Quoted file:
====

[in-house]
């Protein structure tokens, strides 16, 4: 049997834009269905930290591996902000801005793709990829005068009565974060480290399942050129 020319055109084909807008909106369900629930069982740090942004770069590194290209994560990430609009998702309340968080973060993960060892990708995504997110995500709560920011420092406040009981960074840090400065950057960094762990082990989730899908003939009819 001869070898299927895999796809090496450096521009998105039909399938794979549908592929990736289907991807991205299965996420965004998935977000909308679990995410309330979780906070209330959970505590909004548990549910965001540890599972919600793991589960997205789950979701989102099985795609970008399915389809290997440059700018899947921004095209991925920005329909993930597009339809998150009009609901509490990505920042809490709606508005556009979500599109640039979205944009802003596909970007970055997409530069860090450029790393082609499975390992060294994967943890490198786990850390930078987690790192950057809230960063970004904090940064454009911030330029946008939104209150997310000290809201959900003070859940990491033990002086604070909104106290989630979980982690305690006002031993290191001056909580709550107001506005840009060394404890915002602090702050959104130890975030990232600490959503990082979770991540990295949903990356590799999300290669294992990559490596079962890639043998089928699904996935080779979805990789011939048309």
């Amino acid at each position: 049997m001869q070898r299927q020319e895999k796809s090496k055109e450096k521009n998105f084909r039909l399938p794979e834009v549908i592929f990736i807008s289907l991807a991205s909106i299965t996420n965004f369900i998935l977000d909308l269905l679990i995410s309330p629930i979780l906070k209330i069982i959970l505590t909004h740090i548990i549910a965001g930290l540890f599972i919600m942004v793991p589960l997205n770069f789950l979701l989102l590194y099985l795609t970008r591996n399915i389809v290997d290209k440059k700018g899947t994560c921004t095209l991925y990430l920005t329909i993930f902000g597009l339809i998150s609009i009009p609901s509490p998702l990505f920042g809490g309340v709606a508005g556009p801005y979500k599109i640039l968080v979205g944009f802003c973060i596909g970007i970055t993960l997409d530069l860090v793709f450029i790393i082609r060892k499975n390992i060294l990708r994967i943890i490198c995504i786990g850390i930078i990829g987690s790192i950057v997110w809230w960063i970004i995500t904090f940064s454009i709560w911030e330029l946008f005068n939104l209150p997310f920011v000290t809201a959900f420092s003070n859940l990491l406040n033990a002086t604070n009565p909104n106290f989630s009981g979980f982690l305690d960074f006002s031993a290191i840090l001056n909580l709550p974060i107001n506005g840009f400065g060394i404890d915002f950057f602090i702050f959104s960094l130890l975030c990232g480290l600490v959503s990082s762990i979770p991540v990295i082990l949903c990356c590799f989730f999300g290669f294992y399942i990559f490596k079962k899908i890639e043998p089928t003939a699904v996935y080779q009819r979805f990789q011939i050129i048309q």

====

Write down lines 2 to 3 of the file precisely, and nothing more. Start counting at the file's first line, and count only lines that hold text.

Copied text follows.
């Protein structure tokens, strides 16, 4: 049997834009269905930290591996902000801005793709990829005068009565974060480290399942050129 020319055109084909807008909106369900629930069982740090942004770069590194290209994560990430609009998702309340968080973060993960060892990708995504997110995500709560920011420092406040009981960074840090400065950057960094762990082990989730899908003939009819 001869070898299927895999796809090496450096521009998105039909399938794979549908592929990736289907991807991205299965996420965004998935977000909308679990995410309330979780906070209330959970505590909004548990549910965001540890599972919600793991589960997205789950979701989102099985795609970008399915389809290997440059700018899947921004095209991925920005329909993930597009339809998150009009609901509490990505920042809490709606508005556009979500599109640039979205944009802003596909970007970055997409530069860090450029790393082609499975390992060294994967943890490198786990850390930078987690790192950057809230960063970004904090940064454009911030330029946008939104209150997310000290809201959900003070859940990491033990002086604070909104106290989630979980982690305690006002031993290191001056909580709550107001506005840009060394404890915002602090702050959104130890975030990232600490959503990082979770991540990295949903990356590799999300290669294992990559490596079962890639043998089928699904996935080779979805990789011939048309």
């Amino acid at each position: 049997m001869q070898r299927q020319e895999k796809s090496k055109e450096k521009n998105f084909r039909l399938p794979e834009v549908i592929f990736i807008s289907l991807a991205s909106i299965t996420n965004f369900i998935l977000d909308l269905l679990i995410s309330p629930i979780l906070k209330i069982i959970l505590t909004h740090i548990i549910a965001g930290l540890f599972i919600m942004v793991p589960l997205n770069f789950l979701l989102l590194y099985l795609t970008r591996n399915i389809v290997d290209k440059k700018g899947t994560c921004t095209l991925y990430l920005t329909i993930f902000g597009l339809i998150s609009i009009p609901s509490p998702l990505f920042g809490g309340v709606a508005g556009p801005y979500k599109i640039l968080v979205g944009f802003c973060i596909g970007i970055t993960l997409d530069l860090v793709f450029i790393i082609r060892k499975n390992i060294l990708r994967i943890i490198c995504i786990g850390i930078i990829g987690s790192i950057v997110w809230w960063i970004i995500t904090f940064s454009i709560w911030e330029l946008f005068n939104l209150p997310f920011v000290t809201a959900f420092s003070n859940l990491l406040n033990a002086t604070n009565p909104n106290f989630s009981g979980f982690l305690d960074f006002s031993a290191i840090l001056n909580l709550p974060i107001n506005g840009f400065g060394i404890d915002f950057f602090i702050f959104s960094l130890l975030c990232g480290l600490v959503s990082s762990i979770p991540v990295i082990l949903c990356c590799f989730f999300g290669f294992y399942i990559f490596k079962k899908i890639e043998p089928t003939a699904v996935y080779q009819r979805f990789q011939i050129i048309q």